Be here now is about mindfulness.  It’s a pointer to awareness, to the true self, to the breath.  It’s an invitation to re-engage with the present moment, to re-connect to the truth, to let go of expectations and to release myself from the grip of the ego.  It’s a reminder of the hard lessons that I have learned these past years and that now that I know better that I should do better.  It’s about patience, presence and getting back to the elemental.  It’s about honestly acknowledging how I’m feeling instead of trying to hover above my feelings trying to avoid the truth.  It’s about sitting with my emotions, embracing them with compassion.  It’s about giving myself a hug every once in a while.  It’s about living authentically.

After years of working on myself in psychotherapy and five weeks of vacation last summer, when I felt the best that I had in a very long time, I made the mistake of thinking that I was finally done.  I made the mistake of believing that I was fully recovered.  After a relapse of concussion symptoms and the ensuing depression this fall, I now realize that complete healing is really but a fantasy.  We can only become less fucked.  Be here now is a reminder that I will always carry my concussion, my sexual abuse and the wear and tear of caring for a child with a chronic disease with me and that I need to honor my scars with more self-compassion.  It’s a reminder to lean into the unpleasant and difficult feelings on the bad days and to fully embrace the good days knowing that they are both always fleeting.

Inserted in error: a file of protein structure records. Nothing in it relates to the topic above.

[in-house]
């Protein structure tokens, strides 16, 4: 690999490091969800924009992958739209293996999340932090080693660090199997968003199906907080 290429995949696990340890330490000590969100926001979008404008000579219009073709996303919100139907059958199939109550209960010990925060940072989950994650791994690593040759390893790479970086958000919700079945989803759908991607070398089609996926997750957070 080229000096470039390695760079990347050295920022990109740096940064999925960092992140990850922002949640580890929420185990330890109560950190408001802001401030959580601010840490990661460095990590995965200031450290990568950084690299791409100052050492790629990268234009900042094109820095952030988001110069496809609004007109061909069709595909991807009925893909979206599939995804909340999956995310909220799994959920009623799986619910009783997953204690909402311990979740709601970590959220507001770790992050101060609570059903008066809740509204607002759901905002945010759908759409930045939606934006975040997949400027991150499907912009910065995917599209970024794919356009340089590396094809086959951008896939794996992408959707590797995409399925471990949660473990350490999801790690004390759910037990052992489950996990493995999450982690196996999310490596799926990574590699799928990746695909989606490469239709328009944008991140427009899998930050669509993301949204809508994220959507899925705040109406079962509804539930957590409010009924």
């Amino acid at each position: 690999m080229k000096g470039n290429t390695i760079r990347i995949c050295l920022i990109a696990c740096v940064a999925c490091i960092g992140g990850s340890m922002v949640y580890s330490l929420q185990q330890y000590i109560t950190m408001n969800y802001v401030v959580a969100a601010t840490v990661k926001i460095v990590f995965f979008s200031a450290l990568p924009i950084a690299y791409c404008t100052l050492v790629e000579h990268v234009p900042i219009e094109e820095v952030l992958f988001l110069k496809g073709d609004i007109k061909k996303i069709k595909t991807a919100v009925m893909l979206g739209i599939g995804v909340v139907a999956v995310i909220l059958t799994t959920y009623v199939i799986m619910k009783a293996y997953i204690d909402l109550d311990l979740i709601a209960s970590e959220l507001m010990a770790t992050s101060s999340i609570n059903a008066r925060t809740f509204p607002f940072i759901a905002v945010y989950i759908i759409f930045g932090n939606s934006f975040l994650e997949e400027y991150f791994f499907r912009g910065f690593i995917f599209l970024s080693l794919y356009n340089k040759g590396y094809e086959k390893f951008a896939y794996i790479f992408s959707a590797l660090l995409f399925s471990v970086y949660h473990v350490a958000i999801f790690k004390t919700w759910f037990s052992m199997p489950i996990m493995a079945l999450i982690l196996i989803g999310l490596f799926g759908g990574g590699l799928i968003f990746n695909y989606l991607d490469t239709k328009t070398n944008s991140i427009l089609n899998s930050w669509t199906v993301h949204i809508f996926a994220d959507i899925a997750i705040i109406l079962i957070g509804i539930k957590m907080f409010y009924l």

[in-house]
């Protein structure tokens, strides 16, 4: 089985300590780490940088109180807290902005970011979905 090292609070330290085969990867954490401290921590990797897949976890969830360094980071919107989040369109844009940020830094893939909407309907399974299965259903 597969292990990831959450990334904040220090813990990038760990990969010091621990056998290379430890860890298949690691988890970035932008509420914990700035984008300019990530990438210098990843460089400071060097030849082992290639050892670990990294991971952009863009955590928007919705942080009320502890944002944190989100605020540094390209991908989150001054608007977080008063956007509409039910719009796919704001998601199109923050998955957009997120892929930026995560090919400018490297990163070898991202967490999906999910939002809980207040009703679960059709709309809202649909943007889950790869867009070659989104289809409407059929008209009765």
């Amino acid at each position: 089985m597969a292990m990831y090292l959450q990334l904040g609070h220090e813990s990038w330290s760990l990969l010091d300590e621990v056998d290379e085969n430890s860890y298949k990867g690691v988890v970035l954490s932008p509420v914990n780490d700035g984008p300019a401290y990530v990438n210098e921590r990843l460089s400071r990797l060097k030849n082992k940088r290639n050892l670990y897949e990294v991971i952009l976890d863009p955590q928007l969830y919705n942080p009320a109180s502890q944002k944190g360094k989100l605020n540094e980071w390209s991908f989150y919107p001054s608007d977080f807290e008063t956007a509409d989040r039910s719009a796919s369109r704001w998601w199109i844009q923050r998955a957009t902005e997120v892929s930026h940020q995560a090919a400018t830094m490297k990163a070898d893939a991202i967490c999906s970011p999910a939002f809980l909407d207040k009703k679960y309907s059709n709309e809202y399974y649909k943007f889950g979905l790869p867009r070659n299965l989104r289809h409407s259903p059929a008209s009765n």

As an endurance athlete I have spent years suffocating the inner voice inside of me that fosters health, safety and reason in order to be able to fearlessly race my bike as fast as possible.  I have practiced silencing this voice for so long that it has become an automated response that now needs to be reprogrammed.  Be here now is a reminder every single time that I get on a bike to listen to that inner voice in order to keep me safe.  It’s about re-connecting with my instincts and intuition, slowing down and working with my body and its limits to keep me healthy and happy.

Be here now is my commitment to living in the moment as much as possible.  And having these words permanently etched on my forearm at the very least makes me accountable.  Now I’m just hoping that I can unapologetically walk this walk.